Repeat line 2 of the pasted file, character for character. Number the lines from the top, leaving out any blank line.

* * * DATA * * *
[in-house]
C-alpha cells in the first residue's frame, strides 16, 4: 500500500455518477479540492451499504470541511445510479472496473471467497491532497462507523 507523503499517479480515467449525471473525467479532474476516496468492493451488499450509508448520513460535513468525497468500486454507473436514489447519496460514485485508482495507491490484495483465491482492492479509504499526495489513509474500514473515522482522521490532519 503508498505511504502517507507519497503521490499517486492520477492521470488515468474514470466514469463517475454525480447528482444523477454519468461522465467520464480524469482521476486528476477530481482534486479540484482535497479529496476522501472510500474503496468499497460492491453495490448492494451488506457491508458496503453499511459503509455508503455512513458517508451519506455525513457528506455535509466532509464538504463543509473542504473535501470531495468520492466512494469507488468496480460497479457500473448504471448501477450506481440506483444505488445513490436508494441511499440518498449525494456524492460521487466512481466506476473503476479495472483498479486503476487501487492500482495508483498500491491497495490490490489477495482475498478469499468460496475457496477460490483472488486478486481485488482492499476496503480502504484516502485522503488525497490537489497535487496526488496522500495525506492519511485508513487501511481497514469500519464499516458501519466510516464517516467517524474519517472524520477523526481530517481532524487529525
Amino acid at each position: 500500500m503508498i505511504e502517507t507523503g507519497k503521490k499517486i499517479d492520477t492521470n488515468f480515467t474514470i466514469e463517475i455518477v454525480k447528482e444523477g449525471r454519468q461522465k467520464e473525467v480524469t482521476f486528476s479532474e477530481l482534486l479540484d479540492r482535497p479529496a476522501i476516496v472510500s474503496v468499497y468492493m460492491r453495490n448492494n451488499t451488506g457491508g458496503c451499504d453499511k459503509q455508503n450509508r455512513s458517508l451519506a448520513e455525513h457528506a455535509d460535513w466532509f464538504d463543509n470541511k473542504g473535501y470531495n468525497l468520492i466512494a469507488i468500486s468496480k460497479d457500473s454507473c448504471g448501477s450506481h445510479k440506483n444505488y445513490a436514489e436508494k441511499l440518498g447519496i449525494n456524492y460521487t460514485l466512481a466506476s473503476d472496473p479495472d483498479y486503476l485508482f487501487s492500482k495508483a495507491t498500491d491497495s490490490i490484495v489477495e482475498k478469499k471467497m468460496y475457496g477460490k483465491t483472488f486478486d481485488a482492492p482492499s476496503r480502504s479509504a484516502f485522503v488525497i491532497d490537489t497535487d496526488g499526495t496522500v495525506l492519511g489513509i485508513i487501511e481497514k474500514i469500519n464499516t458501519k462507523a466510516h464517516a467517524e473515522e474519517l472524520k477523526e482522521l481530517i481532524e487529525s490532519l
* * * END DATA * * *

C-alpha cells in the first residue's frame, strides 16, 4: 500500500455518477479540492451499504470541511445510479472496473471467497491532497462507523 507523503499517479480515467449525471473525467479532474476516496468492493451488499450509508448520513460535513468525497468500486454507473436514489447519496460514485485508482495507491490484495483465491482492492479509504499526495489513509474500514473515522482522521490532519 503508498505511504502517507507519497503521490499517486492520477492521470488515468474514470466514469463517475454525480447528482444523477454519468461522465467520464480524469482521476486528476477530481482534486479540484482535497479529496476522501472510500474503496468499497460492491453495490448492494451488506457491508458496503453499511459503509455508503455512513458517508451519506455525513457528506455535509466532509464538504463543509473542504473535501470531495468520492466512494469507488468496480460497479457500473448504471448501477450506481440506483444505488445513490436508494441511499440518498449525494456524492460521487466512481466506476473503476479495472483498479486503476487501487492500482495508483498500491491497495490490490489477495482475498478469499468460496475457496477460490483472488486478486481485488482492499476496503480502504484516502485522503488525497490537489497535487496526488496522500495525506492519511485508513487501511481497514469500519464499516458501519466510516464517516467517524474519517472524520477523526481530517481532524487529525